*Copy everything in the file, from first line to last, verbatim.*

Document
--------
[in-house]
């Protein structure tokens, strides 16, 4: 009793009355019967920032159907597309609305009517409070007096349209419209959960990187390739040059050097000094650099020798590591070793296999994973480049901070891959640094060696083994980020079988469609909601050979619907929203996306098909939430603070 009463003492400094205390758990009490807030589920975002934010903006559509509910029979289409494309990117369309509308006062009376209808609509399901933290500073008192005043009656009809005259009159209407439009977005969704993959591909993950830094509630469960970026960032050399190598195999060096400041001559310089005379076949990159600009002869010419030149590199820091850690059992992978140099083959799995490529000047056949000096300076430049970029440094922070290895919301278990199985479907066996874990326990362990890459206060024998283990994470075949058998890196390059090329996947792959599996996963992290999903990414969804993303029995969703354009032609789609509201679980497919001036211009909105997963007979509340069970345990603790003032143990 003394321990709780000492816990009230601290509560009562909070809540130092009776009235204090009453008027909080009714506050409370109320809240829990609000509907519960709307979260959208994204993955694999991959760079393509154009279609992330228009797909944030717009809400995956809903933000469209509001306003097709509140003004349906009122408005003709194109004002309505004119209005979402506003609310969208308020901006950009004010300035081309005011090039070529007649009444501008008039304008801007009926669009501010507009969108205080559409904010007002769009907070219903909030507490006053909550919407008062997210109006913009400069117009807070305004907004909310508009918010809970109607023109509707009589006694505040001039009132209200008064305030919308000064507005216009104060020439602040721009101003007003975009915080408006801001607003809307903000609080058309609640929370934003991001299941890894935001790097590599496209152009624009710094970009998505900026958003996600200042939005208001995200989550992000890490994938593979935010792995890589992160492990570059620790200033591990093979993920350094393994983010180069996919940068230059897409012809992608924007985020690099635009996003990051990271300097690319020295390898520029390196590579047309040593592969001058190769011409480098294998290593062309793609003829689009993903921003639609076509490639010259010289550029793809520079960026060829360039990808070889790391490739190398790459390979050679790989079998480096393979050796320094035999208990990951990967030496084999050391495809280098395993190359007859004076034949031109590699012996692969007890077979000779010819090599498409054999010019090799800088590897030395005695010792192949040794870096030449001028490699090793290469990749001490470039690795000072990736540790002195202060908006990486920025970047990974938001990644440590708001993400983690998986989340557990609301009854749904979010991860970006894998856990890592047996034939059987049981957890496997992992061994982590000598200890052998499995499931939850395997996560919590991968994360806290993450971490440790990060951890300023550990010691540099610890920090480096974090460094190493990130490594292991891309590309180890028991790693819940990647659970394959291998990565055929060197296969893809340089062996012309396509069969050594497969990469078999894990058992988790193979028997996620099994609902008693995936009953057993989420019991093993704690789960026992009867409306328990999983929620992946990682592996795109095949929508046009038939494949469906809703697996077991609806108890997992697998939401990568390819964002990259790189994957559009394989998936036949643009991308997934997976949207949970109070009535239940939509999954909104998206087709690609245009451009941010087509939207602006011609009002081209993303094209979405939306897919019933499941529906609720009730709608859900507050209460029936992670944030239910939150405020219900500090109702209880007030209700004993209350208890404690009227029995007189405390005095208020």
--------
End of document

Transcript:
[in-house]
């Protein structure tokens, strides 16, 4: 009793009355019967920032159907597309609305009517409070007096349209419209959960990187390739040059050097000094650099020798590591070793296999994973480049901070891959640094060696083994980020079988469609909601050979619907929203996306098909939430603070 009463003492400094205390758990009490807030589920975002934010903006559509509910029979289409494309990117369309509308006062009376209808609509399901933290500073008192005043009656009809005259009159209407439009977005969704993959591909993950830094509630469960970026960032050399190598195999060096400041001559310089005379076949990159600009002869010419030149590199820091850690059992992978140099083959799995490529000047056949000096300076430049970029440094922070290895919301278990199985479907066996874990326990362990890459206060024998283990994470075949058998890196390059090329996947792959599996996963992290999903990414969804993303029995969703354009032609789609509201679980497919001036211009909105997963007979509340069970345990603790003032143990 003394321990709780000492816990009230601290509560009562909070809540130092009776009235204090009453008027909080009714506050409370109320809240829990609000509907519960709307979260959208994204993955694999991959760079393509154009279609992330228009797909944030717009809400995956809903933000469209509001306003097709509140003004349906009122408005003709194109004002309505004119209005979402506003609310969208308020901006950009004010300035081309005011090039070529007649009444501008008039304008801007009926669009501010507009969108205080559409904010007002769009907070219903909030507490006053909550919407008062997210109006913009400069117009807070305004907004909310508009918010809970109607023109509707009589006694505040001039009132209200008064305030919308000064507005216009104060020439602040721009101003007003975009915080408006801001607003809307903000609080058309609640929370934003991001299941890894935001790097590599496209152009624009710094970009998505900026958003996600200042939005208001995200989550992000890490994938593979935010792995890589992160492990570059620790200033591990093979993920350094393994983010180069996919940068230059897409012809992608924007985020690099635009996003990051990271300097690319020295390898520029390196590579047309040593592969001058190769011409480098294998290593062309793609003829689009993903921003639609076509490639010259010289550029793809520079960026060829360039990808070889790391490739190398790459390979050679790989079998480096393979050796320094035999208990990951990967030496084999050391495809280098395993190359007859004076034949031109590699012996692969007890077979000779010819090599498409054999010019090799800088590897030395005695010792192949040794870096030449001028490699090793290469990749001490470039690795000072990736540790002195202060908006990486920025970047990974938001990644440590708001993400983690998986989340557990609301009854749904979010991860970006894998856990890592047996034939059987049981957890496997992992061994982590000598200890052998499995499931939850395997996560919590991968994360806290993450971490440790990060951890300023550990010691540099610890920090480096974090460094190493990130490594292991891309590309180890028991790693819940990647659970394959291998990565055929060197296969893809340089062996012309396509069969050594497969990469078999894990058992988790193979028997996620099994609902008693995936009953057993989420019991093993704690789960026992009867409306328990999983929620992946990682592996795109095949929508046009038939494949469906809703697996077991609806108890997992697998939401990568390819964002990259790189994957559009394989998936036949643009991308997934997976949207949970109070009535239940939509999954909104998206087709690609245009451009941010087509939207602006011609009002081209993303094209979405939306897919019933499941529906609720009730709608859900507050209460029936992670944030239910939150405020219900500090109702209880007030209700004993209350208890404690009227029995007189405390005095208020």